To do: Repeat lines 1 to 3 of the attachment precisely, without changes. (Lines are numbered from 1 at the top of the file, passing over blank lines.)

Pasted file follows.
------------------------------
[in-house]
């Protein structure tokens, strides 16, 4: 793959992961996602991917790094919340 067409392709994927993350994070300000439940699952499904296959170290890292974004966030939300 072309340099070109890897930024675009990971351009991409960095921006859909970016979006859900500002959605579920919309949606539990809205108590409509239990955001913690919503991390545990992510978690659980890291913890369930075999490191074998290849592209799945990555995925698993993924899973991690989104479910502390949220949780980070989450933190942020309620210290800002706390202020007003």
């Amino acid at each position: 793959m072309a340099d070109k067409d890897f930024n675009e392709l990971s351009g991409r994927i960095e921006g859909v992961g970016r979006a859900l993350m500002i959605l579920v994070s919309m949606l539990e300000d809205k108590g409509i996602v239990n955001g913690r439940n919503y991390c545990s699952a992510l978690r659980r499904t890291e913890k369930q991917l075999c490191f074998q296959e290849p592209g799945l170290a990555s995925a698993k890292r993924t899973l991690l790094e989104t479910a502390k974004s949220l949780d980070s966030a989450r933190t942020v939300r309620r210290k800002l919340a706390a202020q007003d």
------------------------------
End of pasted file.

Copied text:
[in-house]
């Protein structure tokens, strides 16, 4: 793959992961996602991917790094919340 067409392709994927993350994070300000439940699952499904296959170290890292974004966030939300 072309340099070109890897930024675009990971351009991409960095921006859909970016979006859900500002959605579920919309949606539990809205108590409509239990955001913690919503991390545990992510978690659980890291913890369930075999490191074998290849592209799945990555995925698993993924899973991690989104479910502390949220949780980070989450933190942020309620210290800002706390202020007003």
């Amino acid at each position: 793959m072309a340099d070109k067409d890897f930024n675009e392709l990971s351009g991409r994927i960095e921006g859909v992961g970016r979006a859900l993350m500002i959605l579920v994070s919309m949606l539990e300000d809205k108590g409509i996602v239990n955001g913690r439940n919503y991390c545990s699952a992510l978690r659980r499904t890291e913890k369930q991917l075999c490191f074998q296959e290849p592209g799945l170290a990555s995925a698993k890292r993924t899973l991690l790094e989104t479910a502390k974004s949220l949780d980070s966030a989450r933190t942020v939300r309620r210290k800002l919340a706390a202020q007003d």